On January 13th, 2014 investigators arrived at the Rotz Livestock property around 4:30pm. A new semi-truck bought by Mr. Rotz, presumably from insurance money that was collected for the previously mentioned accident, was parked in front of his barn. A blue tractor trailer of Kentucky’s Waugh Livestock was also on the premises. The trailer had just backed away from the loading ramp, likely delivering a shipment of horses to Rotz from a recent sale in Knoxville, TN. The Waugh truck then parked next to the other semi. The driver exited the vehicle and no further activity occurred.
At 8:00am the next morning investigators returned to the premises to find that the Waugh truck had already left. Bruce Rotz’s new pick-up truck and stock trailer were parked next to the semi.
At 9:27am, Rotz left the house with paperwork in hand and entered the barn.
At 10:25am, his silver pick-up and stock trailer refueled and left for an unknown destination with the white pick-up truck and stock trailer following.
At 11:55am a black Vernla truck (DOT 935767) with Canadian plates arrived in Shippensburg and pulled into the gas station. The driver refueled, put on winter slats and then drove to Bruce Rotz’s premises. Shortly thereafter, another black truck with Canadian plates & boarded up single deck trailer arrived (Trucking Company Guy D’Anjou DOT 1539636) and immediately backed up to the loading ramp. The loading was completed at 1:15pm. This truck then left the loading ramp and pulled out on the street. At 1:46pm, the Guy D’Anjou truck left the premises and started heading to I-81 North. It continued on I-81 North, pulling into a rest area for 10 minutes at 2:30pm.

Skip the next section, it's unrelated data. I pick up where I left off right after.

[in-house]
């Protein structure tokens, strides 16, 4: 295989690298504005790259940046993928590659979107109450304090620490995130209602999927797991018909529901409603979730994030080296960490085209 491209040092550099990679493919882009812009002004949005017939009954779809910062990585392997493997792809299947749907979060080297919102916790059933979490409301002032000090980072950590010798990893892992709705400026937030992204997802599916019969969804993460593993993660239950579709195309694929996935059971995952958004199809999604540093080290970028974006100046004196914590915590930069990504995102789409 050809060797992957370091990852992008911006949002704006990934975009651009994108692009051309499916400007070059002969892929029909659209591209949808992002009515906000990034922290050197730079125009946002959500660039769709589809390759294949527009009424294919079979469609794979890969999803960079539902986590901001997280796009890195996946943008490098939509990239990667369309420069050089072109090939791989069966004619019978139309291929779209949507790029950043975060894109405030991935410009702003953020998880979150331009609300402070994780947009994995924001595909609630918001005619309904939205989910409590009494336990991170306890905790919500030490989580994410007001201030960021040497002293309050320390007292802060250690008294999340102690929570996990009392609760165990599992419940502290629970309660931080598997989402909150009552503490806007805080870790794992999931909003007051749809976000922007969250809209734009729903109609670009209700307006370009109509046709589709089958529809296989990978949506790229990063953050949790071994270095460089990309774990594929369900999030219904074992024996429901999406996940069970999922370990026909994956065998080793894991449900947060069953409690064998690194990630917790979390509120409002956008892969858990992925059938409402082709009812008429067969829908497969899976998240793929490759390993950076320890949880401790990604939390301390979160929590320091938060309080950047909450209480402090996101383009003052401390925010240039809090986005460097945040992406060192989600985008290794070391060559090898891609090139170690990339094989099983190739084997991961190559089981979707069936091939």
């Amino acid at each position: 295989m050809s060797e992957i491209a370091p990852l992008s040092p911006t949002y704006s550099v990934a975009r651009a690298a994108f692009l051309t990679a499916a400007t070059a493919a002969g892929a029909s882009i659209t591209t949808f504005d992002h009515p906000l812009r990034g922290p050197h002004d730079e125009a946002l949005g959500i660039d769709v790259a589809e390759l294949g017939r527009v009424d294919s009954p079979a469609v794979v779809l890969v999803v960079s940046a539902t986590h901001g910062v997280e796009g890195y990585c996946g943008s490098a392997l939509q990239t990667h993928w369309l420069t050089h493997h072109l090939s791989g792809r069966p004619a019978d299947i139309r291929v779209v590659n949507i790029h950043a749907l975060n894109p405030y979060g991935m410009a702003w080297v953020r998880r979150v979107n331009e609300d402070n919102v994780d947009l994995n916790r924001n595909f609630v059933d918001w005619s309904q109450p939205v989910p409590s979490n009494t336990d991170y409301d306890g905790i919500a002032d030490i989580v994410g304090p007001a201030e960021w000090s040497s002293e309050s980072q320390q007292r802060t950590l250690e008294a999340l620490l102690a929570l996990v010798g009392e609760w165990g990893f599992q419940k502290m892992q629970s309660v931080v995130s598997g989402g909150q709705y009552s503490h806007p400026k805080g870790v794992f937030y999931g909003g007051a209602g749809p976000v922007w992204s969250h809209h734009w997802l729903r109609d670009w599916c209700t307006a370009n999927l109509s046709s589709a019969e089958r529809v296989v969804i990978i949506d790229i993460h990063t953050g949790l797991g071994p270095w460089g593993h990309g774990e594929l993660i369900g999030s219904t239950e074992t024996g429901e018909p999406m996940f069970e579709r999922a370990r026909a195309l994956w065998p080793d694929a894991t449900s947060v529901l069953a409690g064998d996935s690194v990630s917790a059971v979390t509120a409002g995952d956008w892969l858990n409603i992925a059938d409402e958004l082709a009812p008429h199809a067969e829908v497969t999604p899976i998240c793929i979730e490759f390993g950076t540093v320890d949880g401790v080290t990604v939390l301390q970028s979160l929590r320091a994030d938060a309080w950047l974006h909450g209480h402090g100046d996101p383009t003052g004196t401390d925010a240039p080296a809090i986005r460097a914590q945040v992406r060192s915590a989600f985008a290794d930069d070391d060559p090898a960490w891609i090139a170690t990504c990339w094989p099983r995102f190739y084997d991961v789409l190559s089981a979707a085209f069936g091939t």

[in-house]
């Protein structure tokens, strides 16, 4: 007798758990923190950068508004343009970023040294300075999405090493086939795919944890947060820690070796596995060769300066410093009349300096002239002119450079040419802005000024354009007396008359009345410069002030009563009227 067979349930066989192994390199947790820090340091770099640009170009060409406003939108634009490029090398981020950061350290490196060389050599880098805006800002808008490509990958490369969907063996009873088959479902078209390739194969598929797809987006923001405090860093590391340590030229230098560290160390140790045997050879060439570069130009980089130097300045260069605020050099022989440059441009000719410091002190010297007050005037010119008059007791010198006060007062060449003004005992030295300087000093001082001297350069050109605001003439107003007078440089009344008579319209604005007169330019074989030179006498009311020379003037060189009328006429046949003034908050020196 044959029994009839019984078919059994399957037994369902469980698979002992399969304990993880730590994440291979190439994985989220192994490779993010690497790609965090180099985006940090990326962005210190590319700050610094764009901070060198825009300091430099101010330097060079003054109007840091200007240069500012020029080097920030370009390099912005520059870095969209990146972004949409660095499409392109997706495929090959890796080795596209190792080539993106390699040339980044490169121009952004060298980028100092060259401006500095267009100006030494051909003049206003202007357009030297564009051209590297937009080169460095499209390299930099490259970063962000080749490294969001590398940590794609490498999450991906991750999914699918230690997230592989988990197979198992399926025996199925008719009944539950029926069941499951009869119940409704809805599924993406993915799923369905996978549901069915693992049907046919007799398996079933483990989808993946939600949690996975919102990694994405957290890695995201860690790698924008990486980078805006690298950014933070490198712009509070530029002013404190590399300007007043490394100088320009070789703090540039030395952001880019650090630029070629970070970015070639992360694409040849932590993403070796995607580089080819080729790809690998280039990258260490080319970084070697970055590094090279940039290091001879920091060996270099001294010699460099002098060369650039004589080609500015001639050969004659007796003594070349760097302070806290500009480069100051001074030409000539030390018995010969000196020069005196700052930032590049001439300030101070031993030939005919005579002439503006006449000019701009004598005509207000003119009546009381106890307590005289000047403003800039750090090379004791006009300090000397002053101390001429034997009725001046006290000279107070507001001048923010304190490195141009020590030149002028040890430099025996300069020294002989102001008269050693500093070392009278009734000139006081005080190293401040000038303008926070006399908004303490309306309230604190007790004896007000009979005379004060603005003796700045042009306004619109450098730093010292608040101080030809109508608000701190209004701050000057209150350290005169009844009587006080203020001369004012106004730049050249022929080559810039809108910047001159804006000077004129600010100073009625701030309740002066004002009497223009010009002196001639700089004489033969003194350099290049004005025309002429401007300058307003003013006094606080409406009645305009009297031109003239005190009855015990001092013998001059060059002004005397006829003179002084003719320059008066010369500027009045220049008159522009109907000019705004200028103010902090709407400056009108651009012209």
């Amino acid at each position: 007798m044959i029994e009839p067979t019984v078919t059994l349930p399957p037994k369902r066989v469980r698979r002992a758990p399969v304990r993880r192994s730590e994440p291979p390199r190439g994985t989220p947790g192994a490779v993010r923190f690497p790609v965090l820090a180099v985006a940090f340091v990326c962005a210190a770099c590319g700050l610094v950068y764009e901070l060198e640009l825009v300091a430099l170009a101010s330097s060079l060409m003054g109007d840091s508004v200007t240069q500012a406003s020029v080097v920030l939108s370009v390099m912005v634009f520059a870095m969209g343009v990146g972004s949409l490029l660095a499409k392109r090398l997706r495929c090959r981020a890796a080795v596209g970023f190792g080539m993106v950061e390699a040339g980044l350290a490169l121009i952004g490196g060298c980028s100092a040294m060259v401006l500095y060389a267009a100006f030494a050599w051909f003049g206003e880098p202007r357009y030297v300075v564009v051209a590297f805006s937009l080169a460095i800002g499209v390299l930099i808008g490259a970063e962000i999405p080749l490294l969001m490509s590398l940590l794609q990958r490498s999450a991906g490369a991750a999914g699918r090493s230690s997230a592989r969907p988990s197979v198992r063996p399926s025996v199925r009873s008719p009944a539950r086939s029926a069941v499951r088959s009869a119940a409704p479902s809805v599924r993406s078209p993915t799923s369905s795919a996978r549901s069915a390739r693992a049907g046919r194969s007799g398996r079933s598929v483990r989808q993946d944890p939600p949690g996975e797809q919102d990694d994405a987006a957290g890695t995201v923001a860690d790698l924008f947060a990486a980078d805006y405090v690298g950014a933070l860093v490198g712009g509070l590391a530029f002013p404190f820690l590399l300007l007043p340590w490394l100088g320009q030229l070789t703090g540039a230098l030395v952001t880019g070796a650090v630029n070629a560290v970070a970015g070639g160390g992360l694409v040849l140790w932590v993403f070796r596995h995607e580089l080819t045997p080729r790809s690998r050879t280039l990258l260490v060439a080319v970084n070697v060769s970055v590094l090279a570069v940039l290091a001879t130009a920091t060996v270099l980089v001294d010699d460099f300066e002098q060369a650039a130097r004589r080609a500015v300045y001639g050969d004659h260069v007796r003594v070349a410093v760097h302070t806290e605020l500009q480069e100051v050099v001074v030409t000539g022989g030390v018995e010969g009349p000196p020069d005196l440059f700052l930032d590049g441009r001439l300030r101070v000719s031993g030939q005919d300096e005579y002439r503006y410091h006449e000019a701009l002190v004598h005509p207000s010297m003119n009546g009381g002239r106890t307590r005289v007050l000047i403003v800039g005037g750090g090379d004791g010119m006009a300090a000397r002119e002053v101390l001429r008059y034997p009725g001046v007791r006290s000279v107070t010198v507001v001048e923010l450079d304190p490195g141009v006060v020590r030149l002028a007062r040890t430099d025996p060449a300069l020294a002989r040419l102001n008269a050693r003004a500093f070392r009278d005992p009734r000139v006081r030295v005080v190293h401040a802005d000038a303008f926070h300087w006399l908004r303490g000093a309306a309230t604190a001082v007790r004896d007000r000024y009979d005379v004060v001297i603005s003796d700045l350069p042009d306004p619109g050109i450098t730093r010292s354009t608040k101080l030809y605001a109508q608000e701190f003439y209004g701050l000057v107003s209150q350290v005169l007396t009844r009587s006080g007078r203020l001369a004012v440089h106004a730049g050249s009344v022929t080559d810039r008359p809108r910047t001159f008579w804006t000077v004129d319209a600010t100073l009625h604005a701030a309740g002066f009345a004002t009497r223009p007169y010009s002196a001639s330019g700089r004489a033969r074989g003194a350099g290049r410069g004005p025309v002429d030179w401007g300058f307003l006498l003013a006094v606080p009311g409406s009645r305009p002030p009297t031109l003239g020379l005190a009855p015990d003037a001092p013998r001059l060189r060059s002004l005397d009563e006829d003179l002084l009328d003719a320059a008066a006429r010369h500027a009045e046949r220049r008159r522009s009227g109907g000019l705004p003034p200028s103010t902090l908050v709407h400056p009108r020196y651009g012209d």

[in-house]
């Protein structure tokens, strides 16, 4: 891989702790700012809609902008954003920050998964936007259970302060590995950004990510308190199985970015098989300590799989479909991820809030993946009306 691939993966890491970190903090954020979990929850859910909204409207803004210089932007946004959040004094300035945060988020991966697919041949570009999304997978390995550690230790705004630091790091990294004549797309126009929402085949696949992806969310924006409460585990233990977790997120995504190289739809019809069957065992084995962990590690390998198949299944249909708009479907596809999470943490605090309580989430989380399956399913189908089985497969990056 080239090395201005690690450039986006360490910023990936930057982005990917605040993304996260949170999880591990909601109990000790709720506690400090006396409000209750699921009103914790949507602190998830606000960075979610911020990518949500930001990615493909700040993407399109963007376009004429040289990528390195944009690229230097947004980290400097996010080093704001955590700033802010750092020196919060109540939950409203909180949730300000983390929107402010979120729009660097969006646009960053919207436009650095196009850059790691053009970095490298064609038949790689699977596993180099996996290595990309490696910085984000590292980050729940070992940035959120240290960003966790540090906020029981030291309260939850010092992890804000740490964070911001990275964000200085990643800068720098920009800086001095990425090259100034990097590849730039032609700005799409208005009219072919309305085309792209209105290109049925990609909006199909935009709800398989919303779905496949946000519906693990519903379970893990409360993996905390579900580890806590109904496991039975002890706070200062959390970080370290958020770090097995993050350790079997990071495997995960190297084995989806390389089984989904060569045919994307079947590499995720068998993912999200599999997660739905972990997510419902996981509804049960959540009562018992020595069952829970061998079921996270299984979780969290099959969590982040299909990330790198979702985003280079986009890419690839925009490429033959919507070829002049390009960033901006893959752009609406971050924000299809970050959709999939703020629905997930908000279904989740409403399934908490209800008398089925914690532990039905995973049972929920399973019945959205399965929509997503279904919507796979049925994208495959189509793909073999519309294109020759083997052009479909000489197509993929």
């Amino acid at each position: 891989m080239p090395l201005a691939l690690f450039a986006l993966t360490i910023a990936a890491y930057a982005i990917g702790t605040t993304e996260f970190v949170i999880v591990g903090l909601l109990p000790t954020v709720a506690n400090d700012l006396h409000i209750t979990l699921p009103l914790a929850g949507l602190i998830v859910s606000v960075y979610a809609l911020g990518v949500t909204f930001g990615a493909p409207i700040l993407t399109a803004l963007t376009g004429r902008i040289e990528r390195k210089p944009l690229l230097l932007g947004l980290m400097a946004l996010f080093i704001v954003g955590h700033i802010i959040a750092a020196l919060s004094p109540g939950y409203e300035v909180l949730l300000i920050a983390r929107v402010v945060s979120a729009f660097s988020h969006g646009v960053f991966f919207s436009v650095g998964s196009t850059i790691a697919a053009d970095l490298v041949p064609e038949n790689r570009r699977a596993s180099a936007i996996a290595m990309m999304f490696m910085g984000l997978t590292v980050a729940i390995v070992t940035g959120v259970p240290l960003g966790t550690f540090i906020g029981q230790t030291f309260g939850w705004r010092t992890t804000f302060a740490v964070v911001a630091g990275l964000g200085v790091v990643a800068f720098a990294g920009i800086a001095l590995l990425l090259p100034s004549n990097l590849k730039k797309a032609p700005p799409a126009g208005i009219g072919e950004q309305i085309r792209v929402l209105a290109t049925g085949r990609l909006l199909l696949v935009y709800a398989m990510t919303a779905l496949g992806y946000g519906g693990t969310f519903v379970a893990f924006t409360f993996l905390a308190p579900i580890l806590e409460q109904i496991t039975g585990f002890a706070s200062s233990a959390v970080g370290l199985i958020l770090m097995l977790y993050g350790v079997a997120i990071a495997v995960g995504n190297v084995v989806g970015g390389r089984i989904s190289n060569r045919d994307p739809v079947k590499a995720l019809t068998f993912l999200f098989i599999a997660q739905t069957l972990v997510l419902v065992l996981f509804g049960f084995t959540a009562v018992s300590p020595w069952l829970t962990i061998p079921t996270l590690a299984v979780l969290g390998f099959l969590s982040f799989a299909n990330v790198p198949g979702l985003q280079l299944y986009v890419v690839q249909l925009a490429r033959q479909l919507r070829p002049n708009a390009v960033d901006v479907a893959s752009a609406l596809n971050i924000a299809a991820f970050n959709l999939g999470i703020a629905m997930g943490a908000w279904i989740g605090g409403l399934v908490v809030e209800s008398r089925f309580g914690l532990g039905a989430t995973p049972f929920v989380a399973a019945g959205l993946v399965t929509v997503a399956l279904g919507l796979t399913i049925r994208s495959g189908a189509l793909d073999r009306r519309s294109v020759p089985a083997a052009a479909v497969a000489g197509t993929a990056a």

At 4:32pm the truck began crossing through Scranton, PA. Another rest stop followed at 5:25pm. The horses were finally checked by the driver at 5:51pm.
After this quick check, the truck continued on its way and didn’t stop again until 8:15pm when the driver grabbed something to eat. The investigators walked over to the parked trailer to check on the horses inside. It was very difficult to assess their condition, since there were only very small holes along the trailer sides. However, they were able to determine that all horses were still standing.
The driver returned to his truck at 8:30pm and continued driving, heading north on I-87 towards Albany. The driver pulled over at a closed Mobil station for the night at Exit 40 at 11:16pm.
The horses were left inside the trailer for the duration of the night.
At 5:30am the following morning the truck left and drove to a McDonald's at the next exit. After spending 10 minutes eating, the driver continued to the Canadian border and parked in front of the CFIA inspection building.
At 7:21am, the Rotz Livestock truck observed the day before arrived and at 7:40am CFIA personnel showed up. The Vernla truck arrived at 7:54am. The drivers all went inside with paperwork in hand at 8:18am.
At 8:59am the drivers left the office. During the time that they were filling out their paperwork an inspection team briefly examined the horses inside trailer, but never unloaded them. They only looked through the small holes of the trailer using a metal ladder. The inspection concluded at 9:05am. The D’Anjou truck pulled away from the building and backed into a spot next to the border office. The Rotz Livestock truck pulled around the building and backed into the loading dock of the CFIA office, apparently there was an issue with one of the horses.
At 9:12am a truck from Sugarcreek Livestock arrived and shortly thereafter, at 9:24am, a white truck with Ontario plates arrived from an unknown US site. Investigators witnessed that there were some horses tethered to the side of this trailer.
The D’Anjou truck left the border at 9:29am. Investigators followed and noted that at 9:55am the truck turned onto 30 East. It continued to 20 East at 10:09am and at 10:22am it pulled into a rest area. The truck finally arrived at the Richelieu plant at 11:15am and immediately backed up to the loading ramp. All horses were observed walking off the trailer.